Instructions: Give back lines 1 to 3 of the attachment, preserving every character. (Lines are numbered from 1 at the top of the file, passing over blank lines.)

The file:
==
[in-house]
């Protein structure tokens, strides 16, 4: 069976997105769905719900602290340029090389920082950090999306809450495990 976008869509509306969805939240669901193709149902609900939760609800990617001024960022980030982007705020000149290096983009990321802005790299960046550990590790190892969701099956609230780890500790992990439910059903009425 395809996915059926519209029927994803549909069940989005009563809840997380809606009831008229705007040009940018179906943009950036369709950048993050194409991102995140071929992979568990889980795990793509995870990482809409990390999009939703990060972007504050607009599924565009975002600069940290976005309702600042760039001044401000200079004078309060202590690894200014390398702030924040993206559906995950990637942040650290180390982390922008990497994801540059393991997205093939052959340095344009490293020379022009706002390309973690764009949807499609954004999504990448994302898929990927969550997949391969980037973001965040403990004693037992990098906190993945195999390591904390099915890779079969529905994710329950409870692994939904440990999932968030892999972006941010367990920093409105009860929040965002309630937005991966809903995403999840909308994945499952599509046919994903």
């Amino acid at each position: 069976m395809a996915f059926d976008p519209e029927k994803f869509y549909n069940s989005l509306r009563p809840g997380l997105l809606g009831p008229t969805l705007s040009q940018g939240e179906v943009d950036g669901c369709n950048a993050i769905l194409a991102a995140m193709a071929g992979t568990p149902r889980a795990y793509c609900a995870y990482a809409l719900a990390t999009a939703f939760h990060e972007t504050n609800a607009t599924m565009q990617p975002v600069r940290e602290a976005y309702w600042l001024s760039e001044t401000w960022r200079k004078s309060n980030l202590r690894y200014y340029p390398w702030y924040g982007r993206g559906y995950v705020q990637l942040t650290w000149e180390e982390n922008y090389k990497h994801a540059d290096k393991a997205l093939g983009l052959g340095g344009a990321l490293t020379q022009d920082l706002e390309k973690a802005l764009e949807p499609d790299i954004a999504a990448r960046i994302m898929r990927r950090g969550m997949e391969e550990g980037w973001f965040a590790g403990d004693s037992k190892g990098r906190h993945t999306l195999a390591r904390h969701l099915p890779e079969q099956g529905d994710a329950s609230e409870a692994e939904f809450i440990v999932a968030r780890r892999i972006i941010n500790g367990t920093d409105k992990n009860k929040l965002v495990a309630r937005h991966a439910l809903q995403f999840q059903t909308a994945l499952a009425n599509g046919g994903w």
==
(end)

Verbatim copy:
[in-house]
């Protein structure tokens, strides 16, 4: 069976997105769905719900602290340029090389920082950090999306809450495990 976008869509509306969805939240669901193709149902609900939760609800990617001024960022980030982007705020000149290096983009990321802005790299960046550990590790190892969701099956609230780890500790992990439910059903009425 395809996915059926519209029927994803549909069940989005009563809840997380809606009831008229705007040009940018179906943009950036369709950048993050194409991102995140071929992979568990889980795990793509995870990482809409990390999009939703990060972007504050607009599924565009975002600069940290976005309702600042760039001044401000200079004078309060202590690894200014390398702030924040993206559906995950990637942040650290180390982390922008990497994801540059393991997205093939052959340095344009490293020379022009706002390309973690764009949807499609954004999504990448994302898929990927969550997949391969980037973001965040403990004693037992990098906190993945195999390591904390099915890779079969529905994710329950409870692994939904440990999932968030892999972006941010367990920093409105009860929040965002309630937005991966809903995403999840909308994945499952599509046919994903």
């Amino acid at each position: 069976m395809a996915f059926d976008p519209e029927k994803f869509y549909n069940s989005l509306r009563p809840g997380l997105l809606g009831p008229t969805l705007s040009q940018g939240e179906v943009d950036g669901c369709n950048a993050i769905l194409a991102a995140m193709a071929g992979t568990p149902r889980a795990y793509c609900a995870y990482a809409l719900a990390t999009a939703f939760h990060e972007t504050n609800a607009t599924m565009q990617p975002v600069r940290e602290a976005y309702w600042l001024s760039e001044t401000w960022r200079k004078s309060n980030l202590r690894y200014y340029p390398w702030y924040g982007r993206g559906y995950v705020q990637l942040t650290w000149e180390e982390n922008y090389k990497h994801a540059d290096k393991a997205l093939g983009l052959g340095g344009a990321l490293t020379q022009d920082l706002e390309k973690a802005l764009e949807p499609d790299i954004a999504a990448r960046i994302m898929r990927r950090g969550m997949e391969e550990g980037w973001f965040a590790g403990d004693s037992k190892g990098r906190h993945t999306l195999a390591r904390h969701l099915p890779e079969q099956g529905d994710a329950s609230e409870a692994e939904f809450i440990v999932a968030r780890r892999i972006i941010n500790g367990t920093d409105k992990n009860k929040l965002v495990a309630r937005h991966a439910l809903q995403f999840q059903t909308a994945l499952a009425n599509g046919g994903w």